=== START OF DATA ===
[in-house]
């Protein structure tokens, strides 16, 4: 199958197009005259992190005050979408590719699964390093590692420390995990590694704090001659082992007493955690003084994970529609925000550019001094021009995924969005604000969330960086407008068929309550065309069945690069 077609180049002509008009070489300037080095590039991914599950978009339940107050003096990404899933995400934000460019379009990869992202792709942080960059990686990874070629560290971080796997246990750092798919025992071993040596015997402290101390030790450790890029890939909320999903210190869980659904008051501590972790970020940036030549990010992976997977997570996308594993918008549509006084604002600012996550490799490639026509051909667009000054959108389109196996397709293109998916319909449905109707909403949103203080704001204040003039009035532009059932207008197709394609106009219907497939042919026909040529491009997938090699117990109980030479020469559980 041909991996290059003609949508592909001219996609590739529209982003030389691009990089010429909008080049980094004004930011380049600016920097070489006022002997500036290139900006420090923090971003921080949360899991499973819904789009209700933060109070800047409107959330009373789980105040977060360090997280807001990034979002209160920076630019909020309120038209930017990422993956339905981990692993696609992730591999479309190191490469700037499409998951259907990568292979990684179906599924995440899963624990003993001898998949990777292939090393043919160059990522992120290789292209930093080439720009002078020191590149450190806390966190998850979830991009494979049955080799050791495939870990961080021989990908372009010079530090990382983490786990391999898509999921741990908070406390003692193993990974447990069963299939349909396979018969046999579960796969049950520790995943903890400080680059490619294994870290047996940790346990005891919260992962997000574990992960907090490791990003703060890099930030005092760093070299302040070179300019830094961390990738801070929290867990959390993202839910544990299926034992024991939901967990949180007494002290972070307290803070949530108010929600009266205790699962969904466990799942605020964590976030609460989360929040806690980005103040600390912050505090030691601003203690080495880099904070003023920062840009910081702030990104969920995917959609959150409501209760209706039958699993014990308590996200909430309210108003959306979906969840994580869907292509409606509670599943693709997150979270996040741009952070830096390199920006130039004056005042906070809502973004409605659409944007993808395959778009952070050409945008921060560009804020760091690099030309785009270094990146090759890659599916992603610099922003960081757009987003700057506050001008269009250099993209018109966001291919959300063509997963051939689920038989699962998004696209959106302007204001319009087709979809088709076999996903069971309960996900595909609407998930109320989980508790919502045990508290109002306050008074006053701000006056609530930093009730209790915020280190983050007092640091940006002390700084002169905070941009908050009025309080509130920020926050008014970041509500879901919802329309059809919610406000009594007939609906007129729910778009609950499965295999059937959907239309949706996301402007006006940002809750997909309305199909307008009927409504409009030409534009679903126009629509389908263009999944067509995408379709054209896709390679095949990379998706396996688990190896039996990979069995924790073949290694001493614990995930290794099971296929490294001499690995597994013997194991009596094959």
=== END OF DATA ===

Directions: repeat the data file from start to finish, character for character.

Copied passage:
[in-house]
């Protein structure tokens, strides 16, 4: 199958197009005259992190005050979408590719699964390093590692420390995990590694704090001659082992007493955690003084994970529609925000550019001094021009995924969005604000969330960086407008068929309550065309069945690069 077609180049002509008009070489300037080095590039991914599950978009339940107050003096990404899933995400934000460019379009990869992202792709942080960059990686990874070629560290971080796997246990750092798919025992071993040596015997402290101390030790450790890029890939909320999903210190869980659904008051501590972790970020940036030549990010992976997977997570996308594993918008549509006084604002600012996550490799490639026509051909667009000054959108389109196996397709293109998916319909449905109707909403949103203080704001204040003039009035532009059932207008197709394609106009219907497939042919026909040529491009997938090699117990109980030479020469559980 041909991996290059003609949508592909001219996609590739529209982003030389691009990089010429909008080049980094004004930011380049600016920097070489006022002997500036290139900006420090923090971003921080949360899991499973819904789009209700933060109070800047409107959330009373789980105040977060360090997280807001990034979002209160920076630019909020309120038209930017990422993956339905981990692993696609992730591999479309190191490469700037499409998951259907990568292979990684179906599924995440899963624990003993001898998949990777292939090393043919160059990522992120290789292209930093080439720009002078020191590149450190806390966190998850979830991009494979049955080799050791495939870990961080021989990908372009010079530090990382983490786990391999898509999921741990908070406390003692193993990974447990069963299939349909396979018969046999579960796969049950520790995943903890400080680059490619294994870290047996940790346990005891919260992962997000574990992960907090490791990003703060890099930030005092760093070299302040070179300019830094961390990738801070929290867990959390993202839910544990299926034992024991939901967990949180007494002290972070307290803070949530108010929600009266205790699962969904466990799942605020964590976030609460989360929040806690980005103040600390912050505090030691601003203690080495880099904070003023920062840009910081702030990104969920995917959609959150409501209760209706039958699993014990308590996200909430309210108003959306979906969840994580869907292509409606509670599943693709997150979270996040741009952070830096390199920006130039004056005042906070809502973004409605659409944007993808395959778009952070050409945008921060560009804020760091690099030309785009270094990146090759890659599916992603610099922003960081757009987003700057506050001008269009250099993209018109966001291919959300063509997963051939689920038989699962998004696209959106302007204001319009087709979809088709076999996903069971309960996900595909609407998930109320989980508790919502045990508290109002306050008074006053701000006056609530930093009730209790915020280190983050007092640091940006002390700084002169905070941009908050009025309080509130920020926050008014970041509500879901919802329309059809919610406000009594007939609906007129729910778009609950499965295999059937959907239309949706996301402007006006940002809750997909309305199909307008009927409504409009030409534009679903126009629509389908263009999944067509995408379709054209896709390679095949990379998706396996688990190896039996990979069995924790073949290694001493614990995930290794099971296929490294001499690995597994013997194991009596094959």